According to Procter & Gamble, Co., you'll do about 600 loads of laundry this year. With each load, you’ll use about a cup of detergent that’s riddled with synthetic chemicals, including a few that can cause cancer, hormonal disruptions, and skin irritation.

For more information on what to look for on your laundry products’ label, Warner Service compiled a list of the most common chemicals to look out for:  

Sodium Lauryl Sulfate (SLS): SLS is a "denaturant, surfactant cleansing agent, emulsifier and foamer," according to the Environmental Working Group (EWG) Cosmetics Database. Aside from laundry detergent, the chemical is present in shampoo, scalp treatment, hair dye, bleaching agent, toothpaste, body wash and cleanser, makeup foundation, and liquid hand soap.

While the chemical originates from coconuts, SLS is mixed with sulfur trioxide or chlorosulfonic acid then neutralized with lye.

SLS is classified as a "moderate hazard” by the EWG. According to a comparison study, its corrosiveness strips your skin of protective oils and moisture, which can cause skin and eye irritation, organ toxicity, biochemical and cellular changes, and more.

On labels, SLS also goes by:

  • A13-00356
  • Akyposal SDS
  • Aquarex ME
  • Aquarex methyl
  • Monododecyl ester sodium salt sulfuric acid
  • Sodium dodecyl sulfate
  • Sulfuric acid, monododecyl ester, sodium salt
  • Sodium salt sulfuric acid

Sodium Laureth Sulfate: Sodium laureth sulfate is a yellow detergent with higher foaming ability and is considered slightly less irritating than SLS.

Ammonium Lauryl Sulfate: Another variation of SLS, ammonium lauryl sulfate is put into cosmetics and cleansers to make them foam. It shows similar risks.

1,4-Dioxane: Two-thirds of laundry detergents -- organic and nonorganic -- contain dioxane, an unintentional byproduct of ethoxylation added to produce softer detergents that produce more suds.

The Centers for Disease Control and Prevention claims that dioxane can “cause cancer and has been found to be potentially toxic to your brain and central nervous system, kidneys, liver, and respiratory system.”

According to a study by the Green Patriot Working Group and Organic Consumers Association, “Levels of contamination were so high that many companies have come under legal attack for poisoning consumers.”

However, the study concluded “that all brands with the USDA Organic certification were found to be dioxane-free.”

On labels, ethoxylation also goes by:

  • Ceteareth
  • Laureth
  • Myreth
  • Oleth
  • Oxynol
  • PEG
  • Polyethylene
  • Polyethylene glycol
  • Polyoxyethylene

Nonylphenol Ethoxylate (NPE): Known as the gender-bending chemical, NPE was shown to cause kidney and liver damage, hormonal problems, disrupted growth and metabolism, cancer, and increased mortality in rainbow trout.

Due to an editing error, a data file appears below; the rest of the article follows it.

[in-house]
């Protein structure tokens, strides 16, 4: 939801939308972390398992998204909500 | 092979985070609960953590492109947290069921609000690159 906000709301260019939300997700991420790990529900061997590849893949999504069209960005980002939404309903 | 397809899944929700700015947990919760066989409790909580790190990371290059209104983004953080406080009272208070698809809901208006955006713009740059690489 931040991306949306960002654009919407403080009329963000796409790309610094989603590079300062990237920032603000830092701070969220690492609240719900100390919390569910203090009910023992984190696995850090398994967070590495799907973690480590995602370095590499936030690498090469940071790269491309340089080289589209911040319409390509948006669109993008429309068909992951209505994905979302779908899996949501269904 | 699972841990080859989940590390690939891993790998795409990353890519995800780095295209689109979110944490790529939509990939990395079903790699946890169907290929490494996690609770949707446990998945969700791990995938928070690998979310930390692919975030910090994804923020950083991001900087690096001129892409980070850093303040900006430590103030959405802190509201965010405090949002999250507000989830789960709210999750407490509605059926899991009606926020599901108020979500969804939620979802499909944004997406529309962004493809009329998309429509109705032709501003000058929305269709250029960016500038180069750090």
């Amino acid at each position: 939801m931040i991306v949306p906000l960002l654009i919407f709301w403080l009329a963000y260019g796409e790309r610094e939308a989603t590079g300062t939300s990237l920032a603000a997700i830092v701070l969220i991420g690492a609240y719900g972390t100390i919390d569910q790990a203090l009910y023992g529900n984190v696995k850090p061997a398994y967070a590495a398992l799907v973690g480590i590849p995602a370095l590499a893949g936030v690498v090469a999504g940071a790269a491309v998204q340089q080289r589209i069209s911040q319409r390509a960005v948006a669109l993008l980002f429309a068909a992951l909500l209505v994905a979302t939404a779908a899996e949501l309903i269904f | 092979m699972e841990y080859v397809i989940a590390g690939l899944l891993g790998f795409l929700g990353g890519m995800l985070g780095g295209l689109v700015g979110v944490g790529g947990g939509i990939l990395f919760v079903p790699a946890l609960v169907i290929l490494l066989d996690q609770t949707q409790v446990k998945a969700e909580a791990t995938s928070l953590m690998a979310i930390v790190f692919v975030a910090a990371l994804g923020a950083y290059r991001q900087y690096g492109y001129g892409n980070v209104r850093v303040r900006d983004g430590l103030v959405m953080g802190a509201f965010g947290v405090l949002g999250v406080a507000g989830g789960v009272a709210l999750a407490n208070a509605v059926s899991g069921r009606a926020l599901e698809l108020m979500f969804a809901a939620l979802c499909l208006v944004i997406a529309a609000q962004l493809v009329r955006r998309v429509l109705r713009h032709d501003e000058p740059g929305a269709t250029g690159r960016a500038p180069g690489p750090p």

Scientists haven’t found direct human effects, but they believe it mildly affects people who use NPE-laden laundry detergents. Canada and Europe have already banned the chemical, and it’s being phased out of name-brand household products on Walmart shelves.

Note: Some detergents contain the NPE alternative alcohol ethoxylate, which the Sierra Club, an environmental organization, suggests is less toxic and can break down naturally.

Phosphates: Some detergents are more than 30 percent phosphates. This chemical breaks down dirt and removes stains by softening the water, which allows suds to form and enhances the detergent’s cleaning power.

However, phosphates have been known to cause nausea, diarrhea, and skin irritation. They’re also a leading environmental hazard. Today, phosphates are banned in more than 25 states including Maryland, and P&G, provider of Tide, is phosphate-free.  

Synthetic Chemicals: Most laundry detergents have synthetic chemicals aside from those mentioned above. These can be absorbed through the skin or breathed in, causing unpredictable effects. Look on labels for the following ingredients:

  • Anionic surfactants/Linear alkyl sodium sulfonates (LAS)
  • Artificial fragrance
  • Bleach/Sodium hypochlorite
  • Ethylene-diamino-tetra-acetate (EDTA)
  • Naphthas/Petroleum distillates
  • Optical brighteners
  • Phenols

To decrease your exposure to these harmful chemicals, become a label reader and follow our few tricks in Here’s The Dirty Truth About Your Laundry Products. You can also download Warner Service’s Laundry Machine Cleaning Checklist by clicking below:

Click Here to Download the Guide